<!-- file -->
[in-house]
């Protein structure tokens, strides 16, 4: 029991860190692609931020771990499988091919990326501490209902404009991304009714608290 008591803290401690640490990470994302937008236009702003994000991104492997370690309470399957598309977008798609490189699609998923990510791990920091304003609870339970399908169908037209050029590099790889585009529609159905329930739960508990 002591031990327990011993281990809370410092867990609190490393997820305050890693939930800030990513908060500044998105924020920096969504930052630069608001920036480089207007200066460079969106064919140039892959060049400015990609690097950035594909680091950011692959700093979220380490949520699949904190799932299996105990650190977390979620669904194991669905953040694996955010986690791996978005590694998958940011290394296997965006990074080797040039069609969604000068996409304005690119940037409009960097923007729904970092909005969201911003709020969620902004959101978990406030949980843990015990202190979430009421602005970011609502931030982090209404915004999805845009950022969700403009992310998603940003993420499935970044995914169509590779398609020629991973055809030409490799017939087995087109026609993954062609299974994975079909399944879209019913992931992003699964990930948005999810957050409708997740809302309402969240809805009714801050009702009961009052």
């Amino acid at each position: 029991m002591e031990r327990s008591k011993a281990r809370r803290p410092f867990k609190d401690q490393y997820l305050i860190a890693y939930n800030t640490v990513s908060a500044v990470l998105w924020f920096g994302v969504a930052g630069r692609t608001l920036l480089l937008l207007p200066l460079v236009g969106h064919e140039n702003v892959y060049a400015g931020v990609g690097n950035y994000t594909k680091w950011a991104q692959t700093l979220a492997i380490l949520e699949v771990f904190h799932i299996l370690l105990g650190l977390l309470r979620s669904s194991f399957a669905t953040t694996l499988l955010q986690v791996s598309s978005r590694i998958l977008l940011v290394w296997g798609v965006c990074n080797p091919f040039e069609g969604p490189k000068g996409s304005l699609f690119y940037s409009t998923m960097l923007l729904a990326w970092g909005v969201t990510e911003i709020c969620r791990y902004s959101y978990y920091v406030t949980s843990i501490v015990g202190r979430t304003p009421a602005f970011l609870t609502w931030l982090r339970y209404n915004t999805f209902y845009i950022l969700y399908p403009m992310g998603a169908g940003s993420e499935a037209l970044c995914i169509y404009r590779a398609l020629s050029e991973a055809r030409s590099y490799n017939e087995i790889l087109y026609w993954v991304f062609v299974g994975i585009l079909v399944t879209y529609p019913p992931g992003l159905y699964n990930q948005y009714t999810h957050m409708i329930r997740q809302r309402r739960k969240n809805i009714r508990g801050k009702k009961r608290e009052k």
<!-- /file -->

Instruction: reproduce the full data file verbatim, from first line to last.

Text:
[in-house]
């Protein structure tokens, strides 16, 4: 029991860190692609931020771990499988091919990326501490209902404009991304009714608290 008591803290401690640490990470994302937008236009702003994000991104492997370690309470399957598309977008798609490189699609998923990510791990920091304003609870339970399908169908037209050029590099790889585009529609159905329930739960508990 002591031990327990011993281990809370410092867990609190490393997820305050890693939930800030990513908060500044998105924020920096969504930052630069608001920036480089207007200066460079969106064919140039892959060049400015990609690097950035594909680091950011692959700093979220380490949520699949904190799932299996105990650190977390979620669904194991669905953040694996955010986690791996978005590694998958940011290394296997965006990074080797040039069609969604000068996409304005690119940037409009960097923007729904970092909005969201911003709020969620902004959101978990406030949980843990015990202190979430009421602005970011609502931030982090209404915004999805845009950022969700403009992310998603940003993420499935970044995914169509590779398609020629991973055809030409490799017939087995087109026609993954062609299974994975079909399944879209019913992931992003699964990930948005999810957050409708997740809302309402969240809805009714801050009702009961009052």
């Amino acid at each position: 029991m002591e031990r327990s008591k011993a281990r809370r803290p410092f867990k609190d401690q490393y997820l305050i860190a890693y939930n800030t640490v990513s908060a500044v990470l998105w924020f920096g994302v969504a930052g630069r692609t608001l920036l480089l937008l207007p200066l460079v236009g969106h064919e140039n702003v892959y060049a400015g931020v990609g690097n950035y994000t594909k680091w950011a991104q692959t700093l979220a492997i380490l949520e699949v771990f904190h799932i299996l370690l105990g650190l977390l309470r979620s669904s194991f399957a669905t953040t694996l499988l955010q986690v791996s598309s978005r590694i998958l977008l940011v290394w296997g798609v965006c990074n080797p091919f040039e069609g969604p490189k000068g996409s304005l699609f690119y940037s409009t998923m960097l923007l729904a990326w970092g909005v969201t990510e911003i709020c969620r791990y902004s959101y978990y920091v406030t949980s843990i501490v015990g202190r979430t304003p009421a602005f970011l609870t609502w931030l982090r339970y209404n915004t999805f209902y845009i950022l969700y399908p403009m992310g998603a169908g940003s993420e499935a037209l970044c995914i169509y404009r590779a398609l020629s050029e991973a055809r030409s590099y490799n017939e087995i790889l087109y026609w993954v991304f062609v299974g994975i585009l079909v399944t879209y529609p019913p992931g992003l159905y699964n990930q948005y009714t999810h957050m409708i329930r997740q809302r309402r739960k969240n809805i009714r508990g801050k009702k009961r608290e009052k």